Post by balzaccom » Sat Jul 13, 2019 7:14 am

Utterly disgusting. We're any of these campers cited?
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Re: Respect for Nature and Fellow Hikers

Post by Wandering Daisy » Mon Jul 15, 2019 10:49 am

It looks like those campsites were accessible to car camping, not backpacking areas. Nevertheless, a mess. I do not think backpackers would carry in all that stuff. People who drink themselves into oblivion are also less likely to pick up after themselves the next morning. Unfortunately, holidays seem to be full of that kind of behavior.

One problem I see with the "pack it in/pack it out" system is that some people may not want to "pack it out" all the way home in the trunk of their cars particularly if they are going to disperse camp the next night in bear country. In the Wind Rivers, where there is the same policy, there are well-marked large FS garbage bins at the start of each back-country access road so you can get rid of it and not carry it smelling in your car for days. Of course, there are slobs who would leave it at their campsite anyway. But I think efforts made to accommodate dumping of that garbage would help a bit.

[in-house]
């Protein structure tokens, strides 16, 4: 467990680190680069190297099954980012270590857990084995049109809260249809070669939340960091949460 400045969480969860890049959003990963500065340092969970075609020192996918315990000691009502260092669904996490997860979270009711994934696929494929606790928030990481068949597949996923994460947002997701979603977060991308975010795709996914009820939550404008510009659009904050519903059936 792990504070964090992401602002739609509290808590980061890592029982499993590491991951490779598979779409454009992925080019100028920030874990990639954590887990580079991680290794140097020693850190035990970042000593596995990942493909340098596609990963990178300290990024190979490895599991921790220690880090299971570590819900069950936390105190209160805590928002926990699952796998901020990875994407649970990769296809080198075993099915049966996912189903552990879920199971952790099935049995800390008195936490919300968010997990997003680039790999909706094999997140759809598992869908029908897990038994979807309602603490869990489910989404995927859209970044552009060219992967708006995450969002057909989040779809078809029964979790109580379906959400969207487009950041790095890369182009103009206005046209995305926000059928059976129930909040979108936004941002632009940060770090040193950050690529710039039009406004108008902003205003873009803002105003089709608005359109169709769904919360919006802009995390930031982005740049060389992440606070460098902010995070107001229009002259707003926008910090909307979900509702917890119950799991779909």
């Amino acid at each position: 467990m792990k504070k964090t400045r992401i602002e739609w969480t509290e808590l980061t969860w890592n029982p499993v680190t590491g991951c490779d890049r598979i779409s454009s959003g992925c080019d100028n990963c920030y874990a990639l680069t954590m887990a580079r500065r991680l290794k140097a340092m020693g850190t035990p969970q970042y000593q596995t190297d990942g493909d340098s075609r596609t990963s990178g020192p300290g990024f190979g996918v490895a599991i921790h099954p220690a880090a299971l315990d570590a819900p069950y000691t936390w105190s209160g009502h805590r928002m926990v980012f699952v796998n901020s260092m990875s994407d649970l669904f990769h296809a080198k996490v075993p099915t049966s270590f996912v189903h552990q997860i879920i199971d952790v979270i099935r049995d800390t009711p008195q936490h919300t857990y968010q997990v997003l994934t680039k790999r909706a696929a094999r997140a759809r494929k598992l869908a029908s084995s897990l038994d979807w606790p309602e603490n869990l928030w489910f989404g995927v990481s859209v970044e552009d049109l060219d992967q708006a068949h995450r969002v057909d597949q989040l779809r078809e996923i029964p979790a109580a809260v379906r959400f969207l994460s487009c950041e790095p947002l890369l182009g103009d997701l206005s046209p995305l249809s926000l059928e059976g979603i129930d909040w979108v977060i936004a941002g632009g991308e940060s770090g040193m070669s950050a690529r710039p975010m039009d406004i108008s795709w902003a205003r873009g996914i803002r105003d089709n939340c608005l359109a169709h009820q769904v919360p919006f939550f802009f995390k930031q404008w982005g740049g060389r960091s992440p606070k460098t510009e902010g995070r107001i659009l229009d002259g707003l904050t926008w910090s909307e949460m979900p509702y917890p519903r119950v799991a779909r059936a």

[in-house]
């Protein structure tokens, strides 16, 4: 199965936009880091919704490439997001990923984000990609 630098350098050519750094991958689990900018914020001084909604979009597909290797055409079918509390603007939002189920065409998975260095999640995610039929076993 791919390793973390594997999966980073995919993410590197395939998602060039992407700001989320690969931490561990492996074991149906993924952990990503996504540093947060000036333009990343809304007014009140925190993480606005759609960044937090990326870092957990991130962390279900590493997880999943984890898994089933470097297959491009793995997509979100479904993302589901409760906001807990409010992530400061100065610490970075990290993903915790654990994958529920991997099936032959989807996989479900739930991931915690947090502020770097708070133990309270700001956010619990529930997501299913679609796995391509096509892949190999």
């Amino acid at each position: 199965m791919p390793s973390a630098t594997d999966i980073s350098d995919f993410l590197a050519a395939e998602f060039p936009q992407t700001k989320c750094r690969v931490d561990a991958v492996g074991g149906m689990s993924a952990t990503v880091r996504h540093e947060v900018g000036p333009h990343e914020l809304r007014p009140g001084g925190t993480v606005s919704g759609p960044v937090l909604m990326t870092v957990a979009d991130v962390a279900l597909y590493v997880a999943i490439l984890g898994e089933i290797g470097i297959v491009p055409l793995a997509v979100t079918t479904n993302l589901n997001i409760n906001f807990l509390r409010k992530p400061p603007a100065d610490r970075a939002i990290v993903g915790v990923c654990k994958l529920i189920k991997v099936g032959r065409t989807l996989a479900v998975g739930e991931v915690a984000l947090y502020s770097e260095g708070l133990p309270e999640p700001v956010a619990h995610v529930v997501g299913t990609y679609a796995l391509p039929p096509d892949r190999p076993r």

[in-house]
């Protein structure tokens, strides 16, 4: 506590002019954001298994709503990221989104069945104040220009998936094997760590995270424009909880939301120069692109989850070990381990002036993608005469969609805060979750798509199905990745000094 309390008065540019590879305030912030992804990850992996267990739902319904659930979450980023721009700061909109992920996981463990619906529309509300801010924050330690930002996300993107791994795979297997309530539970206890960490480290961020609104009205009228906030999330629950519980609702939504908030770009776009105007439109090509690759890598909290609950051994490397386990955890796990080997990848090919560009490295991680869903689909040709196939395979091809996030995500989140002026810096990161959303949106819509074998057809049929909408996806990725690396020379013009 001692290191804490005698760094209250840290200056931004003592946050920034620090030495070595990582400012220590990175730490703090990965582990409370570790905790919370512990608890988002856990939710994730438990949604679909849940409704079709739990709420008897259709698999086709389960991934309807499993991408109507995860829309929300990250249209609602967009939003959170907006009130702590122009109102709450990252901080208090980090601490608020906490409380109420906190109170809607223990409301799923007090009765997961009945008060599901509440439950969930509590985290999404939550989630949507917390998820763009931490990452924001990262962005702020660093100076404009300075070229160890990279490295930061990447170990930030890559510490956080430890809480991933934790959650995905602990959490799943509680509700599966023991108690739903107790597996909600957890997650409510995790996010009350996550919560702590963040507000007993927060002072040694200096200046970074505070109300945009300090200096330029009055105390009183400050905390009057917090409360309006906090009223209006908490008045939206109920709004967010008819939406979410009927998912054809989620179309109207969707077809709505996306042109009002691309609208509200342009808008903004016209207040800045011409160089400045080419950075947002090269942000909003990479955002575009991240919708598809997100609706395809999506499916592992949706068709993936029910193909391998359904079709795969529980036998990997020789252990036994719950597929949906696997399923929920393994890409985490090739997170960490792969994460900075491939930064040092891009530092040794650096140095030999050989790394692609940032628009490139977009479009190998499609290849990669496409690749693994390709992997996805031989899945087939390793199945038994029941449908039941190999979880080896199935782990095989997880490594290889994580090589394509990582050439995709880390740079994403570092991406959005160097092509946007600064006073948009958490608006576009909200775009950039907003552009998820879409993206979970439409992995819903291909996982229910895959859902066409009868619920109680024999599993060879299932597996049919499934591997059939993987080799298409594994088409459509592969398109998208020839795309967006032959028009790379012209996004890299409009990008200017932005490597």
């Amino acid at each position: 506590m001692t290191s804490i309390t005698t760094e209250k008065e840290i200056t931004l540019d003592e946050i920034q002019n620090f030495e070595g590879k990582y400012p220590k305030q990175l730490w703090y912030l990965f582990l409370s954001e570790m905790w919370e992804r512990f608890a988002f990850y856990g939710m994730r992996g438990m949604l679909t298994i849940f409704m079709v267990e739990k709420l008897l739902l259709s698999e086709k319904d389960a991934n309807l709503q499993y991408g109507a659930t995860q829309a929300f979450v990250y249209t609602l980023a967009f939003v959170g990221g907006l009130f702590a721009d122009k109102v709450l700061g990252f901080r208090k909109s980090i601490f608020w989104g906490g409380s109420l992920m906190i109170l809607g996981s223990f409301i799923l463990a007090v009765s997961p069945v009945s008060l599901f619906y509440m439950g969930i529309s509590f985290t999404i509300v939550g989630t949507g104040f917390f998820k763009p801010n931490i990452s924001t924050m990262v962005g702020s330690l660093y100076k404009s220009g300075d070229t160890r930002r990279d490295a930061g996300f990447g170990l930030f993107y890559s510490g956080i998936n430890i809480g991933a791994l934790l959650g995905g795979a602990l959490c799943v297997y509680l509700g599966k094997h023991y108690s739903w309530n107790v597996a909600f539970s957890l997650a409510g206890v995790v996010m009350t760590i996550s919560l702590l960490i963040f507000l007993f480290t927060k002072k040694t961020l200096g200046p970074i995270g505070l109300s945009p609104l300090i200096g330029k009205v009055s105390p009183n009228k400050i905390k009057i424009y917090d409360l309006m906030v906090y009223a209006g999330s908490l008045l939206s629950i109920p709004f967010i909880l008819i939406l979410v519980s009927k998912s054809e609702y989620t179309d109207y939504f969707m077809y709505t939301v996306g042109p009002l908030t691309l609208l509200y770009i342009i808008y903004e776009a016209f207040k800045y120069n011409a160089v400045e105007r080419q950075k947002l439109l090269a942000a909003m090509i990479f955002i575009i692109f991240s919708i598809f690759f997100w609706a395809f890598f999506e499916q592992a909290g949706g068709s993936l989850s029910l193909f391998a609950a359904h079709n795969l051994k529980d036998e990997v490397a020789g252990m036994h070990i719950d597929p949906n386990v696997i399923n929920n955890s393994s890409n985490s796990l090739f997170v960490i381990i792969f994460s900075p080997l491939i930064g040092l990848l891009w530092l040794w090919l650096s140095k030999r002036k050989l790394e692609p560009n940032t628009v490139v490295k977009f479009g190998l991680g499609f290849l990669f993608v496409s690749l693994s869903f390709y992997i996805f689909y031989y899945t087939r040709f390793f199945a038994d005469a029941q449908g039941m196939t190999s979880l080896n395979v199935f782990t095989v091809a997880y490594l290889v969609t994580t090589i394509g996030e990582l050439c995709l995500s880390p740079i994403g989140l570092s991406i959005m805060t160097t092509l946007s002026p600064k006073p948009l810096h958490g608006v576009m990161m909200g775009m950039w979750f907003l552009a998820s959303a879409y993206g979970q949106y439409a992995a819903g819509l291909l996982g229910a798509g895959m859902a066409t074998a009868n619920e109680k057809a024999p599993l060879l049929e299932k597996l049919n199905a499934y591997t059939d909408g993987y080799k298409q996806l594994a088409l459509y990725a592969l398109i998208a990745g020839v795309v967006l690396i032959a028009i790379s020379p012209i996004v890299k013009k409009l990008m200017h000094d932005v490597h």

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Re: Respect for Nature and Fellow Hikers

Post by SSSdave » Mon Jul 15, 2019 11:20 am